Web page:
Project description:BACKGROUND:Amebiasis, caused by Entamoeba histolytica (E. histolytica), is a significant cause of morbidity and mortality in developing countries. Mortality due to amebiasis is mostly by extra intestinal infections, amebic liver abscess being the most common one. This study was conducted to determine the current epidemiological status, risk factors, associated microflora and strain variation of E. histolytica causing liver abscesses. METHODS/FINDINGS:A total of 115 liver abscess cases comprising of 107 (93%) males and 8 (6.9%) females were included in the study. Microscopic examination of pus samples from the abscesses and species discrimination using nested multiplex PCR showed the presence of E. histolytica in 101 (87.5%) cases. Data collected by face to face interviews using a pre tested questionnaire suggested intake of untreated drinking water (ORs: 6.4, p = 0.002), habit of alcohol consumption (ORs: 4.0, p = 0.019) and lack of urban services (ORs: 0.08, p = 0.017) to be major risk factors associated with E. histolytica infections. The study of associated bacterial flora through aerobic culture of liver aspirates and conventional PCR for detection of anaerobes revealed the presence of Fusobacterium (19, 25.5%), Peptococcus (19, 25.5%), Prevotella (18, 24.3%), Bacteroides (8, 10.8%), Staphylococcus aureus (3, 4%), Escherichia coli (2, 2.7%), Peptostreptococcus (2, 2.7%), Clostridium (2, 2.7%) and Klebsiella pneumoniae (1, 1.3%). Further to study the clonality, genotyping of E. histolytica targeting six tRNA-linked polymorphic STR loci (A-L, D-A, N-K, R-R, STGA -D and S-Q) was carried out which showed the presence of 89 different genotypes in the liver aspirate samples. CONCLUSION:The findings highlight the high prevalence of genetically diverse E. histolytica from the liver abscess cases in this geographical region. Low socio-economic status and habit of alcohol consumption were important predictors of amebic liver abscess.
Project description:BACKGROUND:Amebiasis is a protozoal infection caused by Entamoeba histolytica, while the morphologically indistinguishable E. dispar is considered as non-pathogenic. Polymerase chain reaction (PCR) assays are necessary to differentiate both species. The most common clinical presentations of E. histolytica disease are amebic colitis and amebic liver abscess, but asymptomatic infection is also possible. We assessed the frequency and pattern of clinical symptoms and microscopic features in travelers/migrants associated with E. histolytica intestinal infection and compared them to those found in individuals with E. dispar infection. METHODS:We conducted a retrospective study at the travel clinic of the Institute of Tropical Medicine, Antwerp, Belgium on travelers/migrants found from 2006 to 2016 positive for Entamoeba histolytica/dispar through antigen detection and/or through microscopy confirmed by PCR. All files of individuals with a positive PCR for E. histolytica (= cases) and a random selection of an equal number of Entamoeba dispar carriers (= controls) were reviewed. We calculated the sensitivity, specificity and likelihood ratios (LRs) of clinical symptoms (blood in stool, mucus in stool, watery diarrhea, abdominal cramps, fever or any of these 5 symptoms) and of microscopic features (presence of trophozoites in direct and in sodium acetate-acetic acid-formalin (SAF)-fixed stool smears) to discriminate between E. histolytica and E. dispar infection. RESULTS:Of all stool samples positive for Entamoeba histolytica/dispar for which PCR was performed (n = 810), 30 (3.7%) were true E. histolytica infections, of which 39% were asymptomatic. Sensitivity, specificity and positive LRs were 30%, 100% and 300 (p 0.007) for presence of blood in stool; 22%, 100% and 222 (p 0.03) for mucus in stool; 44%, 90% and 4.7 (p 0.009) for cramps and 14%, 97% and 4.8 (p = 0.02) for trophozoites in direct smears. For watery diarrhea, fever and for trophozoites in SAF fixated smears results were non-significant. CONCLUSIONS:E. histolytica infection was demonstrated in a small proportion of travelers/migrants with evidence of Entamoeba histolytica/dispar infection. In this group, history of blood and mucus in stool and cramps had good to strong confirming power (LR+) for actual E. histolytica infection. Trophozoites were also predictive for true E. histolytica infection but in direct smears only.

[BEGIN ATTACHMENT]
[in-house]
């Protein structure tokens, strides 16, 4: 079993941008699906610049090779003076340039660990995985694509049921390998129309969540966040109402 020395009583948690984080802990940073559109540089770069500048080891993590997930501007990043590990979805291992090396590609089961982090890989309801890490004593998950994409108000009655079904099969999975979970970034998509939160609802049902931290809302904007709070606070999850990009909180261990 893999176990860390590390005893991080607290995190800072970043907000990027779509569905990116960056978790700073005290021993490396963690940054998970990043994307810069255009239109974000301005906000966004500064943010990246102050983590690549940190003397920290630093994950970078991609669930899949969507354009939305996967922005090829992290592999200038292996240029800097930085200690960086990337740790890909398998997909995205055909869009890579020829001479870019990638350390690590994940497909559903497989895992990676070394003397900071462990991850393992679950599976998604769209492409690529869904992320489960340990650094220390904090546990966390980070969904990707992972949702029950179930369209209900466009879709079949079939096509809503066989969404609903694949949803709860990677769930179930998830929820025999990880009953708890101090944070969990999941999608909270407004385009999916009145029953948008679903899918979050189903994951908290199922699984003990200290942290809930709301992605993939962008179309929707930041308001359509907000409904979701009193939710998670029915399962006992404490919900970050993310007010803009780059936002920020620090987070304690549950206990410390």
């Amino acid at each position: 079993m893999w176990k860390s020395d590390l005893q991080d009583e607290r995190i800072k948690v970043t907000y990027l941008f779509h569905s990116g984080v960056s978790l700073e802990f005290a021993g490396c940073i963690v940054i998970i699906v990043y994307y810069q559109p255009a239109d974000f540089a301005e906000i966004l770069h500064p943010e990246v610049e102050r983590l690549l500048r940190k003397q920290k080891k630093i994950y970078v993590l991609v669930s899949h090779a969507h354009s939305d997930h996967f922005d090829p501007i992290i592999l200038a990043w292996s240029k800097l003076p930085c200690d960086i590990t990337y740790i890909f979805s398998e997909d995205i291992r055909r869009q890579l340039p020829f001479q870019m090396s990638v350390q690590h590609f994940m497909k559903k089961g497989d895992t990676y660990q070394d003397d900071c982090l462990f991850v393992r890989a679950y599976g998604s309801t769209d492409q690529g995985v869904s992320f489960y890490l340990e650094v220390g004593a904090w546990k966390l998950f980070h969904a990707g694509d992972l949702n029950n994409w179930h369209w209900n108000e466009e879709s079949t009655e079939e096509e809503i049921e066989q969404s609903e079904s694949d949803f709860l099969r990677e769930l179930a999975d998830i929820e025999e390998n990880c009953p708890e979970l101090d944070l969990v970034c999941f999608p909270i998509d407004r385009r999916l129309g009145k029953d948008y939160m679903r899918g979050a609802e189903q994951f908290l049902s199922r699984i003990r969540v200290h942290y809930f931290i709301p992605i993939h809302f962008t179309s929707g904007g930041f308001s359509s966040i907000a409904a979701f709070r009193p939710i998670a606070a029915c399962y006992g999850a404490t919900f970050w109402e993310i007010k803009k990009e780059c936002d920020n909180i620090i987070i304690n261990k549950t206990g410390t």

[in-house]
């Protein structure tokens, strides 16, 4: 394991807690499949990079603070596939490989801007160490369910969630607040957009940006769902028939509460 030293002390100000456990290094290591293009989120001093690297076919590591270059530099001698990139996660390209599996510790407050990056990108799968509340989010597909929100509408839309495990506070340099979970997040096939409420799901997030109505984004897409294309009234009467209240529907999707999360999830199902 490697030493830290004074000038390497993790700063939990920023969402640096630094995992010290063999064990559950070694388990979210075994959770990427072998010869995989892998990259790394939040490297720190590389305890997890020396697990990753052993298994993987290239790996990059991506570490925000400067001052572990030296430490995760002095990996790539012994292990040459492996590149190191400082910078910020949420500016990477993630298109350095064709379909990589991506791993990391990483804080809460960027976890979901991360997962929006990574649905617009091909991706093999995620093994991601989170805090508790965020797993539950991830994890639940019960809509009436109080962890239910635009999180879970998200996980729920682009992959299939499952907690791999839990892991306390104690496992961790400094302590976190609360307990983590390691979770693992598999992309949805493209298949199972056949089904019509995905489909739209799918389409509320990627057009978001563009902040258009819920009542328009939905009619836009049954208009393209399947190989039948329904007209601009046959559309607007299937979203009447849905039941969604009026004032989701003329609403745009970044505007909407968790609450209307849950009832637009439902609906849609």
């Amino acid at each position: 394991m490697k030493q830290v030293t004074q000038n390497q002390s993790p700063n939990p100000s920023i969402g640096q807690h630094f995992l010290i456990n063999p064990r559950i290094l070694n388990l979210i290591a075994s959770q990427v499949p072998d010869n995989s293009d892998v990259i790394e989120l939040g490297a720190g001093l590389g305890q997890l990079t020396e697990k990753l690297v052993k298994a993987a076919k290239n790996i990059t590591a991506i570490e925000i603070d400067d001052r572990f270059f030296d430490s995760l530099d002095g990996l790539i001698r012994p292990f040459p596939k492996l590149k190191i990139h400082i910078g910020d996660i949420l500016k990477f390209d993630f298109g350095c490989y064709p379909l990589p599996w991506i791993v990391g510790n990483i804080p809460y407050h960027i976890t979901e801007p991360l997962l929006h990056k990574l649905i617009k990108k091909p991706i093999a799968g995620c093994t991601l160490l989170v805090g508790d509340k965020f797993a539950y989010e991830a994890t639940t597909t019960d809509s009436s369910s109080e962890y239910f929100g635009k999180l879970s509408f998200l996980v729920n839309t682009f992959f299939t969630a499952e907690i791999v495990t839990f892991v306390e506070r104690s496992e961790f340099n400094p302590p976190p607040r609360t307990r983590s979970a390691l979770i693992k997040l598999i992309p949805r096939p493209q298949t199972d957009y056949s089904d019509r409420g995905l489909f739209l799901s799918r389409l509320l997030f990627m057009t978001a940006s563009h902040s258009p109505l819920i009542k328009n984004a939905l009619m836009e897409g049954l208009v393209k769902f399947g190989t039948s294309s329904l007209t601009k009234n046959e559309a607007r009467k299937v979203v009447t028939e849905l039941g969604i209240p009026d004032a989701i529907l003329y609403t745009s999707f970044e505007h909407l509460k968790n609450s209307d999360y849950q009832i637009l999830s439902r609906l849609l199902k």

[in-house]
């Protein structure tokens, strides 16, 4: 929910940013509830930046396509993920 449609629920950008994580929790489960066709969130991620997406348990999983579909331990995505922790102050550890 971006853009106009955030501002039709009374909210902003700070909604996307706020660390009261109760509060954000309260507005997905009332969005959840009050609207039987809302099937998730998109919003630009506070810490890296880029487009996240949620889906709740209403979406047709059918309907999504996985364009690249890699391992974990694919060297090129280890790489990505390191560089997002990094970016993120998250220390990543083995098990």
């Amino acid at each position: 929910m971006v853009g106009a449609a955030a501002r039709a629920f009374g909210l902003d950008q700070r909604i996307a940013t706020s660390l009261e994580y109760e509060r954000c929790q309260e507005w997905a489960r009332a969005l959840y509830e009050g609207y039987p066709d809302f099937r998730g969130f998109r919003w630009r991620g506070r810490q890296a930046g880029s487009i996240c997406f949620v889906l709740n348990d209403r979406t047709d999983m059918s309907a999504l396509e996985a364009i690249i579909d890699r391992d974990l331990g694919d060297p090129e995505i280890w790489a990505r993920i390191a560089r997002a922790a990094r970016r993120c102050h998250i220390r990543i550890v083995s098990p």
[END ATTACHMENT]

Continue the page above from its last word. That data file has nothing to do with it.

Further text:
Project description:Entamoeba histolytica is an intestinal protozoan parasite that causes amoebiasis, including amebic dysentery and liver abscesses. E. histolytica invades host tissues by adhering onto cells and phagocytosing them depending on the adaptation and expression of pathogenic factors, including Gal/GalNAc lectin. We have previously reported that E. histolytica possesses multiple CXXC sequence motifs, with the intermediate subunit of Gal/GalNAc lectin (i.e., Igl) as a key factor affecting the amoeba's pathogenicity. The present work showed the effect of immunization with recombinant Igl on amebic liver abscess formation and the corresponding immunological properties.A prokaryotic expression system was used to prepare the full-length Igl and the N-terminal, middle, and C-terminal fragments (C-Igl) of Igl. Vaccine efficacy was assessed by challenging hamsters with an intrahepatic injection of E. histolytica trophozoites. Hamsters intramuscularly immunized with full-length Igl and C-Igl were found to be 92% and 96% immune to liver abscess formation, respectively. Immune-response evaluation revealed that C-Igl can generate significant humoral immune responses, with high levels of antibodies in sera from immunized hamsters inhibiting 80% of trophozoites adherence to mammalian cells and inducing 80% more complement-mediated lysis of trophozoites compared with the control. C-Igl was further assessed for its cellular response by cytokine-gene qPCR analysis. The productions of IL-4 (8.4-fold) and IL-10 (2-fold) in the spleen cells of immunized hamsters were enhanced after in vitro stimulation. IL-4 expression was also supported by increased programmed cell death 1 ligand 1 gene.Immunobiochemical characterization strongly suggests the potential of recombinant Igl, especially the C-terminal fragment, as a vaccine candidate against amoebiasis. Moreover, protection through Th2-cell participation enabled effective humoral immunity against amebic liver abscesses.